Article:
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The Art of Roofing by William L. Beiswanger, (November 1992), E332.2 .A5 1992N

 Item
Identifier: id3980

Scope and Contents

Jefferson was a life-long admirer, student, and designer of architecture. His ever-evolving plans for Monticello included his own simplified version of the Delorme dome (which he saw at Halle au Blé, Paris in 1786 and to which he refers in his famous “Head and Heart” letter to Maria Cosway, excerpt included), the serrated “zig-zag” he invented for the low-grade roof, and the tin-coated iron shingles he used and advocated (first applied by Ase Brooks but later by “a common negro man”). Though his proposal for a dry dock at D.C. was rejected, his tin roof was often imitated and other innovations realized at the University of Virginia, the Richmond capitol building, and the Buckingham courthouse.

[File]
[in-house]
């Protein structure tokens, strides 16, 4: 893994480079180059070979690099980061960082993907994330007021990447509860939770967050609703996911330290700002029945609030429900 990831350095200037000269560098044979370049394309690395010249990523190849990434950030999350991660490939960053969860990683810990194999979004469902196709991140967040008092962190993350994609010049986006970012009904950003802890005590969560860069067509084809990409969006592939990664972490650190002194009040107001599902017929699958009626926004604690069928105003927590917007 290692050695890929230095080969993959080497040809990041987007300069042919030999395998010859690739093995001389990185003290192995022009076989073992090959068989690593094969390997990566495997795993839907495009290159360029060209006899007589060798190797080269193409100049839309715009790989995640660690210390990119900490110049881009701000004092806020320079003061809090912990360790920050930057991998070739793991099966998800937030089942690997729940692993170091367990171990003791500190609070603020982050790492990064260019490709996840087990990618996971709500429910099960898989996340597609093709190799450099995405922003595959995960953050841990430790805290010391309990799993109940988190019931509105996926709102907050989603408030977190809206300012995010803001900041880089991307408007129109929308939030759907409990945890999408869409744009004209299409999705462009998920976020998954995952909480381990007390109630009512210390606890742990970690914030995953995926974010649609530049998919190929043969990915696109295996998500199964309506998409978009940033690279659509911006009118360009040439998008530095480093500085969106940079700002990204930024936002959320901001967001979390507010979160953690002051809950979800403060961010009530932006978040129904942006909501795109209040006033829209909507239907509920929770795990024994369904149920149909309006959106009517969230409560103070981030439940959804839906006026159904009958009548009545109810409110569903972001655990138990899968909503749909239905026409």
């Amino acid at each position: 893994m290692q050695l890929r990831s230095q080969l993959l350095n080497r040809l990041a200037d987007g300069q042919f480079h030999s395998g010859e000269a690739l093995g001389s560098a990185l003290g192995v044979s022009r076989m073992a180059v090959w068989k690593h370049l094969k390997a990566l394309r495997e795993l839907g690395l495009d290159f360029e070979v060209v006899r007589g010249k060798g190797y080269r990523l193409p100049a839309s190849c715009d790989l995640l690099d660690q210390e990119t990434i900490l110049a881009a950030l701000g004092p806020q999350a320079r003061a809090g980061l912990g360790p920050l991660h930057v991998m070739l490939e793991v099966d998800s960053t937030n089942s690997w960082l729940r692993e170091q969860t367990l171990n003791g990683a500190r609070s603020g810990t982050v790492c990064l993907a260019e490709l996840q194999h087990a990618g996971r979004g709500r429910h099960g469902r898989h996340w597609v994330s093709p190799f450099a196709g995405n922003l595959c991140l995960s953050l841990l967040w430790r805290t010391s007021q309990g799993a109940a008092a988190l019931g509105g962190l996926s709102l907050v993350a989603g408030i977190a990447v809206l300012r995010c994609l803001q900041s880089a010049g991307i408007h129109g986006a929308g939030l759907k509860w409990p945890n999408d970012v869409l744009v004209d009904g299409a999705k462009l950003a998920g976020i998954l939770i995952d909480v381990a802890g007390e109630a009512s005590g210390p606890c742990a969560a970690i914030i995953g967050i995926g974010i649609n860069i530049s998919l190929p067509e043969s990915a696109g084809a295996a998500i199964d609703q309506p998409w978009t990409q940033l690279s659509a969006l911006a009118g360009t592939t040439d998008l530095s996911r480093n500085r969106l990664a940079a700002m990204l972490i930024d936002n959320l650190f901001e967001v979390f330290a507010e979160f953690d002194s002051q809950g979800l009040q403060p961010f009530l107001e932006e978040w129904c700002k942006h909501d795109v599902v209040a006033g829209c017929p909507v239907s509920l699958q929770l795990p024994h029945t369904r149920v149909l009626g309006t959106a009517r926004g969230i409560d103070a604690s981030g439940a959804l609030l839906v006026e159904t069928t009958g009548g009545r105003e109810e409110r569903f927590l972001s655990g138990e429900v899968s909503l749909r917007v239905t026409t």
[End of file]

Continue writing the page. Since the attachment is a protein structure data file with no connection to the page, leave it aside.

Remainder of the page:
Dates

  • E332.2 .A5 1992N

Extent

From the Collection: 74 Items

Language of Materials

From the Collection: English

Repository Details

Part of the Thomas Jefferson Foundation Archives Repository

Contact:
Jefferson Library, Thomas Jefferson Foundation
Post Office Box 316
Charlottesville VA 22902
(434) 984-7543